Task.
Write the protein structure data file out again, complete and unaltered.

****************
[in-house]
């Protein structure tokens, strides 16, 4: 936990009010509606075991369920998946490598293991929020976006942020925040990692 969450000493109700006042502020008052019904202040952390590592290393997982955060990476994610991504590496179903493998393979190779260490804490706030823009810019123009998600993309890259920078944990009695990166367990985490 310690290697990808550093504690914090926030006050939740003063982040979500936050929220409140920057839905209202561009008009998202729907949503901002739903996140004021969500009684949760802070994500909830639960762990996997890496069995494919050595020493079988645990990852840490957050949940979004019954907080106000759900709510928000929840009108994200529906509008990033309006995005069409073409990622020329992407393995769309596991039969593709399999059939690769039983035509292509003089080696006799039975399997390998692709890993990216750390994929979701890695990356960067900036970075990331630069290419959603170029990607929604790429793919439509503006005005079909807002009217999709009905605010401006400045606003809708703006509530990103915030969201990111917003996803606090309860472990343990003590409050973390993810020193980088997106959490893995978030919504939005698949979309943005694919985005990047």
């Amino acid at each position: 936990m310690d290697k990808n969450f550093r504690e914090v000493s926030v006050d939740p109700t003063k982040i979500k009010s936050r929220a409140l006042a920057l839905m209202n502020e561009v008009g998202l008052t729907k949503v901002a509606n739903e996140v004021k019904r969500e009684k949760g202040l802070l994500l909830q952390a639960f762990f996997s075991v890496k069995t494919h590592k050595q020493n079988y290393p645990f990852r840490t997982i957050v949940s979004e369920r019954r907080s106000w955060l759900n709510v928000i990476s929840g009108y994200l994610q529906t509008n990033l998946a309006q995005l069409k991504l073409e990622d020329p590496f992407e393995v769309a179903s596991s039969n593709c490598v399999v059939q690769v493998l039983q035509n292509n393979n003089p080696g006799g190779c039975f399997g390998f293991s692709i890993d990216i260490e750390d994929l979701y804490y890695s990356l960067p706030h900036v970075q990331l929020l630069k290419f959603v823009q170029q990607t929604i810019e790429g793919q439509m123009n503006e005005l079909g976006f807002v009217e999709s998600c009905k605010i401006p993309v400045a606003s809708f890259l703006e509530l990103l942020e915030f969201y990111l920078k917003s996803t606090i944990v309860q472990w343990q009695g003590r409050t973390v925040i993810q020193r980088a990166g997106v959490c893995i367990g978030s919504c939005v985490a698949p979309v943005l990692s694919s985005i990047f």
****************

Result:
[in-house]
């Protein structure tokens, strides 16, 4: 936990009010509606075991369920998946490598293991929020976006942020925040990692 969450000493109700006042502020008052019904202040952390590592290393997982955060990476994610991504590496179903493998393979190779260490804490706030823009810019123009998600993309890259920078944990009695990166367990985490 310690290697990808550093504690914090926030006050939740003063982040979500936050929220409140920057839905209202561009008009998202729907949503901002739903996140004021969500009684949760802070994500909830639960762990996997890496069995494919050595020493079988645990990852840490957050949940979004019954907080106000759900709510928000929840009108994200529906509008990033309006995005069409073409990622020329992407393995769309596991039969593709399999059939690769039983035509292509003089080696006799039975399997390998692709890993990216750390994929979701890695990356960067900036970075990331630069290419959603170029990607929604790429793919439509503006005005079909807002009217999709009905605010401006400045606003809708703006509530990103915030969201990111917003996803606090309860472990343990003590409050973390993810020193980088997106959490893995978030919504939005698949979309943005694919985005990047």
């Amino acid at each position: 936990m310690d290697k990808n969450f550093r504690e914090v000493s926030v006050d939740p109700t003063k982040i979500k009010s936050r929220a409140l006042a920057l839905m209202n502020e561009v008009g998202l008052t729907k949503v901002a509606n739903e996140v004021k019904r969500e009684k949760g202040l802070l994500l909830q952390a639960f762990f996997s075991v890496k069995t494919h590592k050595q020493n079988y290393p645990f990852r840490t997982i957050v949940s979004e369920r019954r907080s106000w955060l759900n709510v928000i990476s929840g009108y994200l994610q529906t509008n990033l998946a309006q995005l069409k991504l073409e990622d020329p590496f992407e393995v769309a179903s596991s039969n593709c490598v399999v059939q690769v493998l039983q035509n292509n393979n003089p080696g006799g190779c039975f399997g390998f293991s692709i890993d990216i260490e750390d994929l979701y804490y890695s990356l960067p706030h900036v970075q990331l929020l630069k290419f959603v823009q170029q990607t929604i810019e790429g793919q439509m123009n503006e005005l079909g976006f807002v009217e999709s998600c009905k605010i401006p993309v400045a606003s809708f890259l703006e509530l990103l942020e915030f969201y990111l920078k917003s996803t606090i944990v309860q472990w343990q009695g003590r409050t973390v925040i993810q020193r980088a990166g997106v959490c893995i367990g978030s919504c939005v985490a698949p979309v943005l990692s694919s985005i990047f």